by Allan Fish
(UK 1969 90m) not on DVD
Love your enemies
p Graeme MacDonald d Gareth Davies w Dennis Potter ph Robert Wright art Spencer Chapman cos Dinah Collin
Colin Blakely (Jesus), Brian Blessed (Peter), Robert Hardy (Pilate), Edward Hardwicke (Judas), Bernard Hepton (Caiaphas), Godfrey Quigley (Roman commander), Patricia Lawrence (Procia),
Between the years of 1965 and 1969, Dennis Potter penned eight plays for the Wednesday Play strain for the BBC. There were the two Nigel Barton pieces which helped to make his name and the well-praised Alice, detailing part of the life and influences of Lewis Carroll. The last of his octet was undoubtedly the best, as well as being the most powerful and easily the most controversial.
Son of Man was a hot potato from the moment it first broadcast on 16th April 1969. Coming hard fast on the heels of Easter probably didn’t help, but it’s safe to say that, with the exception of Ken Russell’s Dance of the Seven Veils, no more incendiary play was ever made for the BBC. Like Russell’s piece it now stands tall as a masterpiece of small screen drama and one of the most revolutionary TV plays ever written. I don’t use the word lightly, for one must bear in mind the date; man’s first steps on the moon were imminent, the students riots in Paris were still fresh in the memory and the free love hippies so frowned on by Daily Mail readers were starting to proliferate society. Into this boiling cauldron of public opinion – that old gorgon Mary Whitehouse was taking legal steps against the BBC for showing the play – Dennis Potter put the feline well and truly amongst the pigeons.
As imagined by Potter, Christ is no serene Messianic figure of veneration, he’s a simple carpenter tortured by visions – indeed the whole play can be seen as a prophetic vision in his head while suffering on the final day of his forty days in the wilderness. He’s a motivational teacher, drawing not so much on spiritual power but on the grandstanding politicos of a very modern state, not talking down to the listeners on the mount but mingling with them like a party leader canvassing votes. His followers are simple working men, portrayed in such a way one would be forgiven for thinking that if this Christ was to return to Earth, he’d recruit from the pubs, taxi ranks and railway stations, not the churches. In their turn, the religious priests of the Sanhedrin are like lawyers clinging to a loophole, determined to outlast the Roman occupancy through stealth and cunning if good works won’t do the trick. The Roman execution party are seen as little more than vicious squaddies giving a good kicking in to instil discipline, the definition of Pilate’s statement “violence is what makes a man.”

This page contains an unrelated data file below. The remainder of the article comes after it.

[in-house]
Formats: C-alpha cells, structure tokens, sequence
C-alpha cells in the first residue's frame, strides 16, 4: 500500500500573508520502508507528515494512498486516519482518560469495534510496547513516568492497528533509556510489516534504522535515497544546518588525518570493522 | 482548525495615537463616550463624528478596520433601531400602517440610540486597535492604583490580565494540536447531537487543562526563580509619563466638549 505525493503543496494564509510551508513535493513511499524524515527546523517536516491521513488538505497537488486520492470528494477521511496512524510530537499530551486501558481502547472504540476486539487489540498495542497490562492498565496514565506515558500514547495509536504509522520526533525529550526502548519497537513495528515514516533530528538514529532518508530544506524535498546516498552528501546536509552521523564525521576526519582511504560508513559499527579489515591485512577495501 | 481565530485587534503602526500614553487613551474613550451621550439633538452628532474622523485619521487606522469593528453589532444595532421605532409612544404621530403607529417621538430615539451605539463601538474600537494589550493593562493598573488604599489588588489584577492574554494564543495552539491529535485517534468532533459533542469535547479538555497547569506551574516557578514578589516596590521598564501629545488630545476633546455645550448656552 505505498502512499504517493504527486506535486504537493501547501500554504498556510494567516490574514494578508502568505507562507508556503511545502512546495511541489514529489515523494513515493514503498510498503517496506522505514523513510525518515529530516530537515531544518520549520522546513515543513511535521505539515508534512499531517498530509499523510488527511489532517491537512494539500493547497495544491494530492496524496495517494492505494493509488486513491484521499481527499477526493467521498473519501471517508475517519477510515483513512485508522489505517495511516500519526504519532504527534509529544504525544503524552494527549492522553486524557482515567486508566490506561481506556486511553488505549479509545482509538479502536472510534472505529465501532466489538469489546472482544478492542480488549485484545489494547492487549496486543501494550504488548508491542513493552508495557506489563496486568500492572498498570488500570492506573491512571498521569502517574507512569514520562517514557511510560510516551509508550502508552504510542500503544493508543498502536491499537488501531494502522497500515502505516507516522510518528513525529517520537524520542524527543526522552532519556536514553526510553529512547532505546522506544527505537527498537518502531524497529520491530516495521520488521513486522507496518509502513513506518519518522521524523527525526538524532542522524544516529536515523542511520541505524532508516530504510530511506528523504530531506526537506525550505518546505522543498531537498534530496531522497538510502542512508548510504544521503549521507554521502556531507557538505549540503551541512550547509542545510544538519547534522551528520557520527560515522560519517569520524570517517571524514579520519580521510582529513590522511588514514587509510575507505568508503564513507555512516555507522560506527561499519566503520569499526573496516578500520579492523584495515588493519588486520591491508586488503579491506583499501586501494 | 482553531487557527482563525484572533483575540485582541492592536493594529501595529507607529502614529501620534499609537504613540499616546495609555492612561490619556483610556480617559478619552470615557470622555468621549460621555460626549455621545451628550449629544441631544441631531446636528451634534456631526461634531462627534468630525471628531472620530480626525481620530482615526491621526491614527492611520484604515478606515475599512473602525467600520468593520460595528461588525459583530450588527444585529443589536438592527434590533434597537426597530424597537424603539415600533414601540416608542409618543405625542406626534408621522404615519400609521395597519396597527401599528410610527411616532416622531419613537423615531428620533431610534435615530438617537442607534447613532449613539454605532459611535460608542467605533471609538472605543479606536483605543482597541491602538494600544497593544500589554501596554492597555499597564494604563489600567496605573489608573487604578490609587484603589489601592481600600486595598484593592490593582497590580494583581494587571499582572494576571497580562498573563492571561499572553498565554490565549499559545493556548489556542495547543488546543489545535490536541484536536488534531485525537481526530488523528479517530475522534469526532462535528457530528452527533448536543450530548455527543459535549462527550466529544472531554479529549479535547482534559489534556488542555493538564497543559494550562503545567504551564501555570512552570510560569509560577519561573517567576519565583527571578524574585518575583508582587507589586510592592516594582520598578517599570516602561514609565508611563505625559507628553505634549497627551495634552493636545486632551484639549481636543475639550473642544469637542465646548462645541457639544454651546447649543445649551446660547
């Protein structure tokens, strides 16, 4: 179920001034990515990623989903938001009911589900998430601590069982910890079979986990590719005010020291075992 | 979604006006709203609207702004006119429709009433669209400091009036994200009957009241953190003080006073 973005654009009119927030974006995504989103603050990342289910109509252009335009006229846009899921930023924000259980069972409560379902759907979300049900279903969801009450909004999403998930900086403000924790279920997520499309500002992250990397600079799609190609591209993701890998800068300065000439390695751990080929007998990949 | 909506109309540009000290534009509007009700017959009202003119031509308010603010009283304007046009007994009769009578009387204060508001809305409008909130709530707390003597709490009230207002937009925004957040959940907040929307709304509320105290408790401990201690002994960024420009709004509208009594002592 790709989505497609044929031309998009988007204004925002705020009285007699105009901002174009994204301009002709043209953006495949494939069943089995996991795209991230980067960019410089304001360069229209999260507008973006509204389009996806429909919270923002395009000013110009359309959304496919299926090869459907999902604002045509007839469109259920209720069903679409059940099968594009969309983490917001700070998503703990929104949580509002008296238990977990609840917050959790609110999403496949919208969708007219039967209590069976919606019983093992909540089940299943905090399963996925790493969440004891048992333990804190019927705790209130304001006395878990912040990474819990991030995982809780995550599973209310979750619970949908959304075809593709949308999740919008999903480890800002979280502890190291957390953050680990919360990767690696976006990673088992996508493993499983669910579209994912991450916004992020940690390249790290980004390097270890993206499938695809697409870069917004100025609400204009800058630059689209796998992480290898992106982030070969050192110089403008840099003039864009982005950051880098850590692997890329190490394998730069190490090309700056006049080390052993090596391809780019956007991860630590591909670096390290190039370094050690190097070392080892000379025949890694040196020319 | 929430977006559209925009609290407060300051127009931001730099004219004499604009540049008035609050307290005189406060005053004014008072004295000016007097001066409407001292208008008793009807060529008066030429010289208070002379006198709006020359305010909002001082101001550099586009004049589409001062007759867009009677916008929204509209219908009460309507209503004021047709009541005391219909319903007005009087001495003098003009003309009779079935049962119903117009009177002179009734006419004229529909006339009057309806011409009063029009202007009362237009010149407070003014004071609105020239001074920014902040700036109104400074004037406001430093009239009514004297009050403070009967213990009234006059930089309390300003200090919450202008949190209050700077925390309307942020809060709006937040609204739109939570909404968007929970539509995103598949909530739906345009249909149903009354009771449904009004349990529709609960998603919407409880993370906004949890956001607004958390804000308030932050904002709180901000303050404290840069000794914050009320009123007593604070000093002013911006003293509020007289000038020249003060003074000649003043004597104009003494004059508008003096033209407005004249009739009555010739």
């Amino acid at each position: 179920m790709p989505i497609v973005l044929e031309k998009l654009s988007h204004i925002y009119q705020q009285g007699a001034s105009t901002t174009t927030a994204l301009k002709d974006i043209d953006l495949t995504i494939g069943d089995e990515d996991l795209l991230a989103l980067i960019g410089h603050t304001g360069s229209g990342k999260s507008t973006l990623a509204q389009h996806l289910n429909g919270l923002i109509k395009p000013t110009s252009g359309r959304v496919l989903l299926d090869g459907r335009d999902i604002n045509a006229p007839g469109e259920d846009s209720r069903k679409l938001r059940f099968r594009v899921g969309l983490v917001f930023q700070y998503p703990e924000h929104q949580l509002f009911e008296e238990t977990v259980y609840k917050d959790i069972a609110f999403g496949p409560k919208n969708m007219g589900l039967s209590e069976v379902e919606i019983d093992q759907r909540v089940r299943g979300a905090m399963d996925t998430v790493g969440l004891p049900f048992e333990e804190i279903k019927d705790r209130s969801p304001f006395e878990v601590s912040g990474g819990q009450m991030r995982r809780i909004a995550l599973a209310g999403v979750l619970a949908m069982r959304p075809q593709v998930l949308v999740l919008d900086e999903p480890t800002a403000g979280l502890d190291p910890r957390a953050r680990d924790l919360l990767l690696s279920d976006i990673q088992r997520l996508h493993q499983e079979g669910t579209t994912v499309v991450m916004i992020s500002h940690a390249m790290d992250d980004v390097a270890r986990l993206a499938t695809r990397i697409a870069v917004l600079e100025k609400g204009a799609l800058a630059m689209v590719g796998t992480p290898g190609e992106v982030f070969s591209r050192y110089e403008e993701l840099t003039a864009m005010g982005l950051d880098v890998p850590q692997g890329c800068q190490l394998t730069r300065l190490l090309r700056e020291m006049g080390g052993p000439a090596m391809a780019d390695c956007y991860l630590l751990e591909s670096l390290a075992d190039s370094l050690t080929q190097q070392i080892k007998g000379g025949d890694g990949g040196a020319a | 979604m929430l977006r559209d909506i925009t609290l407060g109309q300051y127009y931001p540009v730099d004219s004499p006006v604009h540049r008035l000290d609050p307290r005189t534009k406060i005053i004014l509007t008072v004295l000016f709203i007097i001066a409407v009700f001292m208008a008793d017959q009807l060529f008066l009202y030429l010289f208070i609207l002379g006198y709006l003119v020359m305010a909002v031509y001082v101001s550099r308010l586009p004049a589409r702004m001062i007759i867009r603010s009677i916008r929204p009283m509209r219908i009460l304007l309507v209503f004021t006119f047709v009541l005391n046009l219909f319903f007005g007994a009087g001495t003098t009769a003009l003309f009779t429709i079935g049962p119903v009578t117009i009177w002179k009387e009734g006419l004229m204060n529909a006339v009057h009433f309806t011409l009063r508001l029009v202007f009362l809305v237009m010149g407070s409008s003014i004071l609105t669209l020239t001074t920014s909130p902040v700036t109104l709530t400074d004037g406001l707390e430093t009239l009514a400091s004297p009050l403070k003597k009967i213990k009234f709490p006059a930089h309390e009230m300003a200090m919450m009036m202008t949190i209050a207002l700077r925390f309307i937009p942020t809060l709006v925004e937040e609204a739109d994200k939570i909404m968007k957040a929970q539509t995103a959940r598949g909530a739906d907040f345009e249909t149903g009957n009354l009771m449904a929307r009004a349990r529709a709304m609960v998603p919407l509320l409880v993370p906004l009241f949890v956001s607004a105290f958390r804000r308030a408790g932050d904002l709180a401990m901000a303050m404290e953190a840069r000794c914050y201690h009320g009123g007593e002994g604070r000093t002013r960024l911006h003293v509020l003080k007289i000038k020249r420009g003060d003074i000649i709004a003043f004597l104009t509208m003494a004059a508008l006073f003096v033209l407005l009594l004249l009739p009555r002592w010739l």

Potter’s wasn’t the only controversial Christ, Ray’s King of Kings had been seen as laughably hip and anachronistic, and later we would have the even greater incendiary qualities of Scorsese’s The Last Temptation of Christ. There’s something altogether more powerful about Potter’s vision than either of those, controversial in that it removes the holiness from the man – no talk of resurrection here, he’s left to die on the cross and that’s it. He’s also a reluctant Messiah, complaining of how God burns inside him, crying out “holy Father, you have hunted me down”, and, most tellingly, and with typical Potter wit, leaning disconsolately against the cross of a recently taken down corpse and muttering “you should have stayed a tree, and I should have stayed a carpenter.” The link between the carpenter and the cross not lost on Potter – Christ inspects the cross to say “it’s good timber this”, and Pilate declaring “he can start making his own cross.” As for the ‘love your enemies’ quote repeated throughout, the irony cannot help but be lost on those who protested against the play’s broadcast. Yet enough of them, what of the cast; Blessed doesn’t do much but was born to be Peter, Hardy is a delicious Pilate and Hepton a fine Caiaphas. But it’s Colin Blakely’s show, and on screen at least, it’s his finest hour and a half, one of the greatest performances ever in a Potter work.